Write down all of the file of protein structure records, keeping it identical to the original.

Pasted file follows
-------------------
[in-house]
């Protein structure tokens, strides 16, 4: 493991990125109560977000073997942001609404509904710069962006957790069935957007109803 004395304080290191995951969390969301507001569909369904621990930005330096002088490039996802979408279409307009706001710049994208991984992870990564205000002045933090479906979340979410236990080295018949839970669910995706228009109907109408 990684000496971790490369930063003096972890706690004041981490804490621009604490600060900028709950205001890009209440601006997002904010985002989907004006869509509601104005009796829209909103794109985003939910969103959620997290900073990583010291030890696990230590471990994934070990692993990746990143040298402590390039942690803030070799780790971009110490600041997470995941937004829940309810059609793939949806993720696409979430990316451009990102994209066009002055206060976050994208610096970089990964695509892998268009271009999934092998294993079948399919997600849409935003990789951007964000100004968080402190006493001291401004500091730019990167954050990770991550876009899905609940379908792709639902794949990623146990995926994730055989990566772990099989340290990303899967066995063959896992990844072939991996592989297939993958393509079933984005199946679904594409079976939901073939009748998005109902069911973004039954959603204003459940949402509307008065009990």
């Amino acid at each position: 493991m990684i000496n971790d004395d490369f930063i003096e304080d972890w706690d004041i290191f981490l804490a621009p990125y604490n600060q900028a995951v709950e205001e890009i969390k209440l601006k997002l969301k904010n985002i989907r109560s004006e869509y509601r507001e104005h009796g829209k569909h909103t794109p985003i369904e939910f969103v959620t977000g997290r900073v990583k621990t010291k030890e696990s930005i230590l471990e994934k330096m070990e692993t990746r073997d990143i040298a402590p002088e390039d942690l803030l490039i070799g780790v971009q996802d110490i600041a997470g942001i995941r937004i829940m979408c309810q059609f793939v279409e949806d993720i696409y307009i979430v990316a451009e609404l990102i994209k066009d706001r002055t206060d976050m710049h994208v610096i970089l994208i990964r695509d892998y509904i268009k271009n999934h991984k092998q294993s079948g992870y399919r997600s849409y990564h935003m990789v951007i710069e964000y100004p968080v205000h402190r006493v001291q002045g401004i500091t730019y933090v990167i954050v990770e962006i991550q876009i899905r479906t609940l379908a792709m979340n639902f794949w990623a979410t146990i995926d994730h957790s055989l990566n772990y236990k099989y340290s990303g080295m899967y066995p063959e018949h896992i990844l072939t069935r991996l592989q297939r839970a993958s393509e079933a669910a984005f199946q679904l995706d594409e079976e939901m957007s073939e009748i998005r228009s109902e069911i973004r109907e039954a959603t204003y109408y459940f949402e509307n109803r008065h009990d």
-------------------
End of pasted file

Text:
[in-house]
């Protein structure tokens, strides 16, 4: 493991990125109560977000073997942001609404509904710069962006957790069935957007109803 004395304080290191995951969390969301507001569909369904621990930005330096002088490039996802979408279409307009706001710049994208991984992870990564205000002045933090479906979340979410236990080295018949839970669910995706228009109907109408 990684000496971790490369930063003096972890706690004041981490804490621009604490600060900028709950205001890009209440601006997002904010985002989907004006869509509601104005009796829209909103794109985003939910969103959620997290900073990583010291030890696990230590471990994934070990692993990746990143040298402590390039942690803030070799780790971009110490600041997470995941937004829940309810059609793939949806993720696409979430990316451009990102994209066009002055206060976050994208610096970089990964695509892998268009271009999934092998294993079948399919997600849409935003990789951007964000100004968080402190006493001291401004500091730019990167954050990770991550876009899905609940379908792709639902794949990623146990995926994730055989990566772990099989340290990303899967066995063959896992990844072939991996592989297939993958393509079933984005199946679904594409079976939901073939009748998005109902069911973004039954959603204003459940949402509307008065009990």
């Amino acid at each position: 493991m990684i000496n971790d004395d490369f930063i003096e304080d972890w706690d004041i290191f981490l804490a621009p990125y604490n600060q900028a995951v709950e205001e890009i969390k209440l601006k997002l969301k904010n985002i989907r109560s004006e869509y509601r507001e104005h009796g829209k569909h909103t794109p985003i369904e939910f969103v959620t977000g997290r900073v990583k621990t010291k030890e696990s930005i230590l471990e994934k330096m070990e692993t990746r073997d990143i040298a402590p002088e390039d942690l803030l490039i070799g780790v971009q996802d110490i600041a997470g942001i995941r937004i829940m979408c309810q059609f793939v279409e949806d993720i696409y307009i979430v990316a451009e609404l990102i994209k066009d706001r002055t206060d976050m710049h994208v610096i970089l994208i990964r695509d892998y509904i268009k271009n999934h991984k092998q294993s079948g992870y399919r997600s849409y990564h935003m990789v951007i710069e964000y100004p968080v205000h402190r006493v001291q002045g401004i500091t730019y933090v990167i954050v990770e962006i991550q876009i899905r479906t609940l379908a792709m979340n639902f794949w990623a979410t146990i995926d994730h957790s055989l990566n772990y236990k099989y340290s990303g080295m899967y066995p063959e018949h896992i990844l072939t069935r991996l592989q297939r839970a993958s393509e079933a669910a984005f199946q679904l995706d594409e079976e939901m957007s073939e009748i998005r228009s109902e069911i973004r109907e039954a959603t204003y109408y459940f949402e509307n109803r008065h009990d």